Teen girls in foster care in Los Angeles County are 2.5 times more likely to become pregnant by age 19 than their peers who are not in foster care, among whom teen pregnancy rates are at historically low levels. The county aims to address this pressing issue through a public-private partnership funded by the Conrad N. Hilton Foundation, Supervisor Hilda Solis announced this week.
“At a time when we’re seeing a significant decline in the rate of pregnancy among young people, our most vulnerable children – foster youth – are still at risk,” Supervisor Solis said.
The partnership, called the Los Angeles Reproductive Health Equity Project for Foster Youth (LA RHEP), is spearheaded by the LA County Department of Children & Family Services, the Alliance for Children’s Rights, Children’s Law Center of California, John Burton Advocates for Youth, the National Center for Youth
Law, Public Counsel, and Seattle Children’s Hospital, as well as a youth advisory board.
Working groups made of these participants will target unplanned pregnancy intervention efforts at LA County Department of Children and Family Services (DCFS) social workers, foster parents and caregivers, medical professionals, judicial officers, and youth themselves.
The project is also working toward state-level policy change and has launched a public awareness campaign regarding unplanned pregnancy among young people in the child welfare system.
On Tuesday, the board of supervisors approved a motion by Supes Solis and Sheila Kuehl to declare May “Teen Pregnancy Prevention Month,” and to direct DCFS, along with the county’s Departments of Health, Public Health, and Mental Health, to collaborate with LA RHEP and to conduct outreach throughout May using the materials, training, and education developed by the partnership.
“This innovative public-private partnership, generously funded by the Hilton Foundation, brings together foster youth, LA County, and community partners to promote evidence-informed strategies that reduce unplanned pregnancies and remove barriers to reproductive health services,” Solis said.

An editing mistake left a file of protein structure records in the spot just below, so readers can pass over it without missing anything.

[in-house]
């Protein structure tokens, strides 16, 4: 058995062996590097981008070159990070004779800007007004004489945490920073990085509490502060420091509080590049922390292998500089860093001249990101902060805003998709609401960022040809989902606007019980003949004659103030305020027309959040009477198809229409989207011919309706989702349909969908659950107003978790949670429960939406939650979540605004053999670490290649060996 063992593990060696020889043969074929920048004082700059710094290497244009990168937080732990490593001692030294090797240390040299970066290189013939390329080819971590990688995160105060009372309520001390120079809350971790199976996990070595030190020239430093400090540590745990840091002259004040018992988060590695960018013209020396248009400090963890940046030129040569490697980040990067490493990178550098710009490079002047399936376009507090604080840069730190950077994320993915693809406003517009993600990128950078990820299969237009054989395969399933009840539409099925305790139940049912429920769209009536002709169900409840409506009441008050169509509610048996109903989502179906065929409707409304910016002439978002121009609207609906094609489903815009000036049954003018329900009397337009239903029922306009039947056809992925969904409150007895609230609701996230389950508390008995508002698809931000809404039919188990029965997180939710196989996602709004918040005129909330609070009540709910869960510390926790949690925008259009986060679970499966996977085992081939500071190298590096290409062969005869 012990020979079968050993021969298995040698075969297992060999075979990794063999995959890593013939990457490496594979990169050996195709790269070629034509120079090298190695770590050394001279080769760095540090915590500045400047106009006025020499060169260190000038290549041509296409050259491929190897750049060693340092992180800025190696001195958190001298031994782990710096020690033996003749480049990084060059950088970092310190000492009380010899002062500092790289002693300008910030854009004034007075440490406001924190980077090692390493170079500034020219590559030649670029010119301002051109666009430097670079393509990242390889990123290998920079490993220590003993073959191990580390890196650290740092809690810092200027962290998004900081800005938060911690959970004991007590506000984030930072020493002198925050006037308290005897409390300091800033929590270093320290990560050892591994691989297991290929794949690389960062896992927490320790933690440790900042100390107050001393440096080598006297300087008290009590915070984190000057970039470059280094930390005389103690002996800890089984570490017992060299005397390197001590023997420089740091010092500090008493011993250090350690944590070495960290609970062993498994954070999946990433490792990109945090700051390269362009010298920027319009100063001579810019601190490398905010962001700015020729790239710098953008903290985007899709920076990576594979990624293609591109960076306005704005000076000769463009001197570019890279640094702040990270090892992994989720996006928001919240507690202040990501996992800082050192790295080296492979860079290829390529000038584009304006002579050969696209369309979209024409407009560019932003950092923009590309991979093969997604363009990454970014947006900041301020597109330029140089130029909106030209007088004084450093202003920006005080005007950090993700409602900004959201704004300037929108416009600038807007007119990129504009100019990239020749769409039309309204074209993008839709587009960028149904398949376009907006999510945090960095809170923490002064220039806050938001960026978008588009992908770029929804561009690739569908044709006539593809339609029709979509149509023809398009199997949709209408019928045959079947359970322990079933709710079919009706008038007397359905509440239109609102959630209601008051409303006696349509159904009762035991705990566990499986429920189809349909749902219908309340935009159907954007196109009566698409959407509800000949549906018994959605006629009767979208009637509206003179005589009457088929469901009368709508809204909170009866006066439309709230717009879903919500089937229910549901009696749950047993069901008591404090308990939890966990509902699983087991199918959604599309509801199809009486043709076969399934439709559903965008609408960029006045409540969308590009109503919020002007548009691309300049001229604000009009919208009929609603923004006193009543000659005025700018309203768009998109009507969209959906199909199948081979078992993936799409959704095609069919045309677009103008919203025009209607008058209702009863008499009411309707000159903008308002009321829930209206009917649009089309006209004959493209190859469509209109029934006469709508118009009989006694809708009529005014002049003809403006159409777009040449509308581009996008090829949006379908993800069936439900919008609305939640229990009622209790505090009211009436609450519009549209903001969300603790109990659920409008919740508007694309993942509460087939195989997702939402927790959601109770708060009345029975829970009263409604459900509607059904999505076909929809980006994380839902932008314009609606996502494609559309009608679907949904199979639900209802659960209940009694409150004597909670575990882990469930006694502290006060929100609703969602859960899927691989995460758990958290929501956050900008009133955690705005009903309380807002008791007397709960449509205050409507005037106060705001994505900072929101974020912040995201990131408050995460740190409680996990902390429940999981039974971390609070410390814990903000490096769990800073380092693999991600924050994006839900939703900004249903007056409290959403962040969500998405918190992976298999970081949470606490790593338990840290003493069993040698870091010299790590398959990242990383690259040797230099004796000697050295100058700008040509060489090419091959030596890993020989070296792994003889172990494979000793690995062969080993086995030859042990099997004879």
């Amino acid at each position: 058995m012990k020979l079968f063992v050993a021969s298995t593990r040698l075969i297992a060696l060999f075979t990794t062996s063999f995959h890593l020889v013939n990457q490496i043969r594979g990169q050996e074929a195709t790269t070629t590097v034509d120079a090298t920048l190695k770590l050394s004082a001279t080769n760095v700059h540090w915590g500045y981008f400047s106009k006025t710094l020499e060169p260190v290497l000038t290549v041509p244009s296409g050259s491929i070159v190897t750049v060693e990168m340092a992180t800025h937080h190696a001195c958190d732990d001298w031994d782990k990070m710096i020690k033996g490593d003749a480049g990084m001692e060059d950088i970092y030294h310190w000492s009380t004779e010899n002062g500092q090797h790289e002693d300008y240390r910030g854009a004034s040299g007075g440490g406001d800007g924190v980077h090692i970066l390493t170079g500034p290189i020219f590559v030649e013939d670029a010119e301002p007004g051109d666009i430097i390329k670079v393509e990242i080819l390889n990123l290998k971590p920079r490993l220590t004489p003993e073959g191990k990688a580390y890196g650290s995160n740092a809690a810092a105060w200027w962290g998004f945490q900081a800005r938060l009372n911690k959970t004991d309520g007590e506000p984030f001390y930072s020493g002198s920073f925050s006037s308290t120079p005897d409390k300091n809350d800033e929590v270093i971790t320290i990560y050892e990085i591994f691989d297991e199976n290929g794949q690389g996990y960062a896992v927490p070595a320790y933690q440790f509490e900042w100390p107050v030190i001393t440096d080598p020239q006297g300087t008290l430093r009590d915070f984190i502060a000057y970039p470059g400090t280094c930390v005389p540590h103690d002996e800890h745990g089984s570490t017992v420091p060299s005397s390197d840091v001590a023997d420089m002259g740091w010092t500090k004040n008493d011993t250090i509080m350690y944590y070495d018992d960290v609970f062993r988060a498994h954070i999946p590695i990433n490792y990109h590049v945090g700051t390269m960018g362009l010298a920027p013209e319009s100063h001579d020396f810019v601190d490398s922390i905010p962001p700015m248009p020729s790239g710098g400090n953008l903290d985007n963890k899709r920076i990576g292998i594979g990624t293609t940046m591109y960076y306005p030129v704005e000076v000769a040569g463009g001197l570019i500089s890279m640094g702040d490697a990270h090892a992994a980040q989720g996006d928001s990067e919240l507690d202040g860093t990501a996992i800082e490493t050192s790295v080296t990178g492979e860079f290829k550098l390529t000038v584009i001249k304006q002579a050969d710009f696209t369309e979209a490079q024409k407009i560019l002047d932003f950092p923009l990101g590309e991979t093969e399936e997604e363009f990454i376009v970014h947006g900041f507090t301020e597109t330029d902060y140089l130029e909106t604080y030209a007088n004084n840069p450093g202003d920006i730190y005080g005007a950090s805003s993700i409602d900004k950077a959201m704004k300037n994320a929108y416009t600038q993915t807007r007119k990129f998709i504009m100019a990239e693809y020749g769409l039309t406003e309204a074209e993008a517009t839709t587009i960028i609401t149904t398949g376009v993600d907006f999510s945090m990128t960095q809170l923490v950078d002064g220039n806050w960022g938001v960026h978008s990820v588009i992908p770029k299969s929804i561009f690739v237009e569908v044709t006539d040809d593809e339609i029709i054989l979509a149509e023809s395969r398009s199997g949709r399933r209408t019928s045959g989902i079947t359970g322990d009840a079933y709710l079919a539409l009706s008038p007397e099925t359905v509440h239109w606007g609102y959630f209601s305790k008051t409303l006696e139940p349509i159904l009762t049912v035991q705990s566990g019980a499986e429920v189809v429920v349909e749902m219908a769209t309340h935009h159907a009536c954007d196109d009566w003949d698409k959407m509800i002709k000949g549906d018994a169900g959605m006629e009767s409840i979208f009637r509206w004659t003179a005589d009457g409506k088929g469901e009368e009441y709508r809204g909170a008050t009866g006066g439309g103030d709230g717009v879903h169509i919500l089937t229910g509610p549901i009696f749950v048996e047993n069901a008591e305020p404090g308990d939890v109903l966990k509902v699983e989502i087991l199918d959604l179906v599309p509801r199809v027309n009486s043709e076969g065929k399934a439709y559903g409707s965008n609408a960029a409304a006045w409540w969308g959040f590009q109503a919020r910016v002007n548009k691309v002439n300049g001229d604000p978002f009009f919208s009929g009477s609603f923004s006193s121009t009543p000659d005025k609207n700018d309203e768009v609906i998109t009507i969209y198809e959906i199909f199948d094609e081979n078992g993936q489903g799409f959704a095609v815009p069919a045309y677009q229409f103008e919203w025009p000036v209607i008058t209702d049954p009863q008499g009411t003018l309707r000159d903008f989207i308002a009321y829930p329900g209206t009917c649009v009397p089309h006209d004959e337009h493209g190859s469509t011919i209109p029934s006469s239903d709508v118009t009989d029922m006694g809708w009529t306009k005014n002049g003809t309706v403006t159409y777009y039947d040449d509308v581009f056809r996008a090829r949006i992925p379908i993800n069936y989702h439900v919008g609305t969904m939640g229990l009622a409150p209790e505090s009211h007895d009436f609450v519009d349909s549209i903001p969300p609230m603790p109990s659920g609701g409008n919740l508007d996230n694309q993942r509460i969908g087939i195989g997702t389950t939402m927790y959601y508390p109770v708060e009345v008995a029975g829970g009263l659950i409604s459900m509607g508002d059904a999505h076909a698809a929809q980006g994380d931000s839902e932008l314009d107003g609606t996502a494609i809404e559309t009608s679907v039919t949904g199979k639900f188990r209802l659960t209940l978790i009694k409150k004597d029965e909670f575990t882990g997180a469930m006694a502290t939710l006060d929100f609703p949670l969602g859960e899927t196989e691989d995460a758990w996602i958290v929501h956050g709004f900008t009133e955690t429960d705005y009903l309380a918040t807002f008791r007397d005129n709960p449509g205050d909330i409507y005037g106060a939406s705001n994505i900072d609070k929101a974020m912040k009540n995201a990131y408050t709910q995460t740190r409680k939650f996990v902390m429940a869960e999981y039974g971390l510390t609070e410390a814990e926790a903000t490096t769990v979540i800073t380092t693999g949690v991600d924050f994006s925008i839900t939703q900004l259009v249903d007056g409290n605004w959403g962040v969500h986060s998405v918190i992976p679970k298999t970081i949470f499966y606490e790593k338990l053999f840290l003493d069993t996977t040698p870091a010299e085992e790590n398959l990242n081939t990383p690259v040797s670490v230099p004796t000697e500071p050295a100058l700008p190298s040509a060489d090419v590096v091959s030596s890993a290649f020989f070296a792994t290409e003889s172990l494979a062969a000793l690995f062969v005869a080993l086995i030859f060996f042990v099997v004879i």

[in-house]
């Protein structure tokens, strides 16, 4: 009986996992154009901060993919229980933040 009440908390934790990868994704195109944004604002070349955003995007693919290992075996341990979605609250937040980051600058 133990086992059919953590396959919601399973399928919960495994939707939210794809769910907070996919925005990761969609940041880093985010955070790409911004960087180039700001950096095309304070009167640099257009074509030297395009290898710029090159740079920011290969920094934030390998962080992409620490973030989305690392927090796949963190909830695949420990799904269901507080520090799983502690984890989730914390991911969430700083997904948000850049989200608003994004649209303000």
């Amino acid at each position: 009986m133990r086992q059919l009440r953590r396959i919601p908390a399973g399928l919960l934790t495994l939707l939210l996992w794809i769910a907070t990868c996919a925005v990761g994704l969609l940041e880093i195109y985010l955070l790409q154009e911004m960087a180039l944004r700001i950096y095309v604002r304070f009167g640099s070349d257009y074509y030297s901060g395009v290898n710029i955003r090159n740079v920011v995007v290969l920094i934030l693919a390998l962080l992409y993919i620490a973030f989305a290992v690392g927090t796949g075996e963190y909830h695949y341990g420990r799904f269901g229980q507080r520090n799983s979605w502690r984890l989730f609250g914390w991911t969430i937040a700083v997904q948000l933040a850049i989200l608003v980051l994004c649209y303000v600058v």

The issue of unplanned teen pregnancies among foster youth affects teen parents and their children, and urgently needs to be addressed, according to the supervisors.
In LA County, kids with teen mothers involved with the child welfare system experienced a rate of abuse and neglect, themselves, two to three times higher than kids born to teen moms with no DCFS-involvement, according to a 2013 report funded by the Hilton Foundation.
In 2017, the state adopted “California’s Plan for the Prevention of Unintended Pregnancies for Youth and Non-Minor Dependents”—also known as “The Plan.” In response, the Hilton Foundation allocated funding to create LA RHEP to intervene and combat the negative outcomes connected with unplanned pregnancies among the county’s vulnerable foster teens.
The Plan says that counties should make sure that teens and transition-aged foster youth receive age-appropriate education about reproductive and sexual health, healthy relationships, gender identity and sexual orientation, pregnancy prevention and treatment—including contraception and abortions. The Plan also establishes the duties of foster parents, group homes, and social workers, which include providing necessary education, facilitating regular medical check-ups, and more.
In February 2017, Solis and Kuehl authored a motion that directed DCFS to report back to the board regarding implementation of the Plan.
“Last year, I authored a motion to align the County’s teen pregnancy prevention goals with the LA Reproductive Health Equity Project for Foster Youth to help empower foster youth to make healthy decisions through meaningful conversation and education with trusted adults, and through access to high quality and appropriate care,” Solis said.